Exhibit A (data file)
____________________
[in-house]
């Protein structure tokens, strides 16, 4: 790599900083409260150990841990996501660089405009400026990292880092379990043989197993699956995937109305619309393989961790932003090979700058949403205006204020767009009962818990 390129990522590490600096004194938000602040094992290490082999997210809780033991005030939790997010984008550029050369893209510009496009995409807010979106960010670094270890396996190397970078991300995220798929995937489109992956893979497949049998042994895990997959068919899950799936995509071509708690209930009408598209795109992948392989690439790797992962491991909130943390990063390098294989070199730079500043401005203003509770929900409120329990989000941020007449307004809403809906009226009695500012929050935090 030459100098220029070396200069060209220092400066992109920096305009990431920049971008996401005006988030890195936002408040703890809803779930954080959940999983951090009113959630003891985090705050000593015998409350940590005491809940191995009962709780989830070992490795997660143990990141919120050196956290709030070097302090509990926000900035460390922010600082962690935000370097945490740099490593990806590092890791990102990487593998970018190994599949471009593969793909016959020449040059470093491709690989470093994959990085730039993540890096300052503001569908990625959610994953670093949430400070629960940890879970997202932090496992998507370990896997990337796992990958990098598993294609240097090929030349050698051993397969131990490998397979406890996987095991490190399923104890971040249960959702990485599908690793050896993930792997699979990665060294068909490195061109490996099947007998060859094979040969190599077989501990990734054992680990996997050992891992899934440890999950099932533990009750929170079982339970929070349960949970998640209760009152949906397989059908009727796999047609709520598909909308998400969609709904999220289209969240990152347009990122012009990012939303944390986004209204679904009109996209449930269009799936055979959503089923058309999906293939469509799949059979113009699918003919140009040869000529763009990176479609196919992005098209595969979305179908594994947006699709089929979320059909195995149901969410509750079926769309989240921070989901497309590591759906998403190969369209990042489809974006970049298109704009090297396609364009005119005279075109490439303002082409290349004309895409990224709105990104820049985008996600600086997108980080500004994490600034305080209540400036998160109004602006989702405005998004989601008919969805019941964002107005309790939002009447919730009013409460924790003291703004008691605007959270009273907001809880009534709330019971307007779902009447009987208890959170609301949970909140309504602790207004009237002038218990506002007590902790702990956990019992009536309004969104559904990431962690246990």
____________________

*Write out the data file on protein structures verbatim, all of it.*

[in-house]
């Protein structure tokens, strides 16, 4: 790599900083409260150990841990996501660089405009400026990292880092379990043989197993699956995937109305619309393989961790932003090979700058949403205006204020767009009962818990 390129990522590490600096004194938000602040094992290490082999997210809780033991005030939790997010984008550029050369893209510009496009995409807010979106960010670094270890396996190397970078991300995220798929995937489109992956893979497949049998042994895990997959068919899950799936995509071509708690209930009408598209795109992948392989690439790797992962491991909130943390990063390098294989070199730079500043401005203003509770929900409120329990989000941020007449307004809403809906009226009695500012929050935090 030459100098220029070396200069060209220092400066992109920096305009990431920049971008996401005006988030890195936002408040703890809803779930954080959940999983951090009113959630003891985090705050000593015998409350940590005491809940191995009962709780989830070992490795997660143990990141919120050196956290709030070097302090509990926000900035460390922010600082962690935000370097945490740099490593990806590092890791990102990487593998970018190994599949471009593969793909016959020449040059470093491709690989470093994959990085730039993540890096300052503001569908990625959610994953670093949430400070629960940890879970997202932090496992998507370990896997990337796992990958990098598993294609240097090929030349050698051993397969131990490998397979406890996987095991490190399923104890971040249960959702990485599908690793050896993930792997699979990665060294068909490195061109490996099947007998060859094979040969190599077989501990990734054992680990996997050992891992899934440890999950099932533990009750929170079982339970929070349960949970998640209760009152949906397989059908009727796999047609709520598909909308998400969609709904999220289209969240990152347009990122012009990012939303944390986004209204679904009109996209449930269009799936055979959503089923058309999906293939469509799949059979113009699918003919140009040869000529763009990176479609196919992005098209595969979305179908594994947006699709089929979320059909195995149901969410509750079926769309989240921070989901497309590591759906998403190969369209990042489809974006970049298109704009090297396609364009005119005279075109490439303002082409290349004309895409990224709105990104820049985008996600600086997108980080500004994490600034305080209540400036998160109004602006989702405005998004989601008919969805019941964002107005309790939002009447919730009013409460924790003291703004008691605007959270009273907001809880009534709330019971307007779902009447009987208890959170609301949970909140309504602790207004009237002038218990506002007590902790702990956990019992009536309004969104559904990431962690246990």